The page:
Half a century ago, Belgian Zoologist Bernard Heuvelmans first codified cryptozoology in his book On the Track of Unknown Animals.

The Centre for Fortean Zoology (CFZ) are still on the track, and have been since 1992. But as if chasing unknown animals wasn't enough, we are involved in education, conservation, and good old-fashioned natural history! We already have three journals, the largest cryptozoological publishing house in the world, CFZtv, and the largest cryptozoological conference in the English-speaking world, but in January 2009 someone suggested that we started a daily online magazine! The CFZ bloggo is a collaborative effort by a coalition of members, friends, and supporters of the CFZ, and covers all the subjects with which we deal, with a smattering of music, high strangeness and surreal humour to make up the mix.

It is edited by CFZ Director Jon Downes, and subbed by the lovely Lizzy Bitakara'mire (formerly Clancy), scourge of improper syntax. The daily newsblog is edited by Corinna Downes, head administratrix of the CFZ, and the indexing is done by Lee Canty and Kathy Imbriani. There is regular news from the CFZ Mystery Cat study group, and regular fortean bird news from 'The Watcher of the Skies'. Regular bloggers include Dr Karl Shuker, Dale Drinnon, Richard Muirhead and Richard Freeman.The CFZ bloggo is updated daily, and there's nothing quite like it anywhere else. Come and join us...

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Monday, January 04, 2010

NEIL ARNOLD: The Phantom Ape-Man

There is nothing like a chilling ghost story at this time of year. And one of my favourite ghoulish tales comes via Rev. Archdeacon St. John D. Seymour, and concerns a bizarre entity once said to have haunted an Irish castle. Certainly, a handful of reports of phantom ape-men and spectral monkeys litter world folklore, and in the UK a scant few exist. Such a tale is mentioned in True Ghost Stories by Marchioness Townshend and Maude Ffoulkes, who comment that “]'the truth of this story was vouched for to Mr. Reginald Span by the Vicar of the Anglican Church, Arizona, as it happened to some friends of his when they once rented a picturesque castle in the South of Ireland.'

The story goes that a 'Mrs. A.' was sitting in her bedroom awaiting the arrival of her husband when the door in the corridor began to bang. Strange footsteps appeared to creep about the premises but Mrs. A. felt no fear and attempted to confront whoever had encroached upon the property. With candle in hand she peered into the darkest corners of the place and suddenly noticed a figure heading towards the staircase. The apparition turned to look at her, and this is when she became terrified. The head of the spectre was certainly human but the rest of the form belonged to a huge ape. The monster glared at Mrs. A. but then suddenly vanished into thin air.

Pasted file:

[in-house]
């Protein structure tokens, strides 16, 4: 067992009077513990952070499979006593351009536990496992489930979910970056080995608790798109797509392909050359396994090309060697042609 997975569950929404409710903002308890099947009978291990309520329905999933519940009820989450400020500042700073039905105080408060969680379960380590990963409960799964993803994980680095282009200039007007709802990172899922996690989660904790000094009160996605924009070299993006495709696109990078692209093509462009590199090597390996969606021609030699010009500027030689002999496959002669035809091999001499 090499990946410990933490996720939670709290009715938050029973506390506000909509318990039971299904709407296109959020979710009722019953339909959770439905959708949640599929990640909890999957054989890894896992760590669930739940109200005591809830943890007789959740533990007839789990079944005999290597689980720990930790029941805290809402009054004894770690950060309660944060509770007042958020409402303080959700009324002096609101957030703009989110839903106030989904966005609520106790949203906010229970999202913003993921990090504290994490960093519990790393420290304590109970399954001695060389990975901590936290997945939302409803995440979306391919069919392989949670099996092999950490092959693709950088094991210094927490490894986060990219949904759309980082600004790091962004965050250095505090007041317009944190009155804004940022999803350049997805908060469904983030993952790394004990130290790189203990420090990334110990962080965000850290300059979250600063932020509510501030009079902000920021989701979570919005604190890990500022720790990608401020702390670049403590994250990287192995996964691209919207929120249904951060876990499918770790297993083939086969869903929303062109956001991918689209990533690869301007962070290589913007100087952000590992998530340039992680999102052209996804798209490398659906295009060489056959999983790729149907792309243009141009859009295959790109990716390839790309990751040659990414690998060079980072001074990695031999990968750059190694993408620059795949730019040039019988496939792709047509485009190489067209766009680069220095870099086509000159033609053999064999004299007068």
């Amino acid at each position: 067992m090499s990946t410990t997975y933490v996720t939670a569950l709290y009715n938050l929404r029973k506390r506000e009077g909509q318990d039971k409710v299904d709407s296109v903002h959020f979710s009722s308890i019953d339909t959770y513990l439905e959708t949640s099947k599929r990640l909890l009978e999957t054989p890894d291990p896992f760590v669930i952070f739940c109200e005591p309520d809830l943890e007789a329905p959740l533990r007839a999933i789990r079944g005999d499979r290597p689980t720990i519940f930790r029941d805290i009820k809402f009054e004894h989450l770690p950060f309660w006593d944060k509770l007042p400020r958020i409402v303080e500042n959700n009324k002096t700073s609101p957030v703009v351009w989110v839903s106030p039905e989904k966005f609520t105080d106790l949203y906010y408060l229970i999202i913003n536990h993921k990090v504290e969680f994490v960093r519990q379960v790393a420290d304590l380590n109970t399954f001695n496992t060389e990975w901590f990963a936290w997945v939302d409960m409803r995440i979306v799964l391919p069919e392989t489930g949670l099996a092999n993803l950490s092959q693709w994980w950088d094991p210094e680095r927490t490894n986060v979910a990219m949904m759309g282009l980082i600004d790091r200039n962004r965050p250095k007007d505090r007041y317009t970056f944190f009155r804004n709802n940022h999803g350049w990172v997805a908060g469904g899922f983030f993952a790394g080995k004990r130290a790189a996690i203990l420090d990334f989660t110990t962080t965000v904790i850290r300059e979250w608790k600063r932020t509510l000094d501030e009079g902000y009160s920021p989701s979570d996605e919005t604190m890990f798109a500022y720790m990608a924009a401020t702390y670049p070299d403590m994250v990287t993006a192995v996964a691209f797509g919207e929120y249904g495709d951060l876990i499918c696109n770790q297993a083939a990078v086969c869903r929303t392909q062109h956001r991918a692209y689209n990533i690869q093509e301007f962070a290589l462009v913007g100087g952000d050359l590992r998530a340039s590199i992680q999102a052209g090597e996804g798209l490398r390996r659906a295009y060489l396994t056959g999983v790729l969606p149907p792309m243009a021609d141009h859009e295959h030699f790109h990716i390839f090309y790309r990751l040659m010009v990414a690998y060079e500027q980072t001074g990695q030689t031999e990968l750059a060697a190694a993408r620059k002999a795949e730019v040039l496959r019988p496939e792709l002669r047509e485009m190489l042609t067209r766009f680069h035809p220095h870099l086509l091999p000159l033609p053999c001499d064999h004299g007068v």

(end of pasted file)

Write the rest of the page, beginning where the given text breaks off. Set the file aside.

Mrs. A. was eventually calmed by her daughter. A few nights later Mr. A. experienced the same ghastly beast. He’d been coming upstairs from the hall one night after everyone else had gone to bed when he heard a peculiar laugh coming from the direction of the landing. Looking up, Mr. A. observed a hideous face belonging to an ungainly figure, leaning over the banister. Although the face belonged to a young man, the rest of the body was covered in reddish-brown hair. The laughter of the creature echoed trough the halls as Mr. A. ran upstairs to confront the presence. The rest of the family were naturally disturbed by the mocking and they all hurried from their beds.

The next few days were very quiet in the household until one afternoon when Mrs. A, whilst sitting arranging flowers in the drawing-room, felt two hands rest on her shoulders. Thinking it was her daughter, Mrs. A. turned but found herself face to face with a laughing monstrosity, which stood over six feet in height and was covered in hair similar to that of a gorilla. The hideous ape-man disappeared as soon as a friend came to aid Mrs. A.

The family decided they’d had enough of the castle and the mocking spectre, and so headed back to the U.S.A. shortly after.

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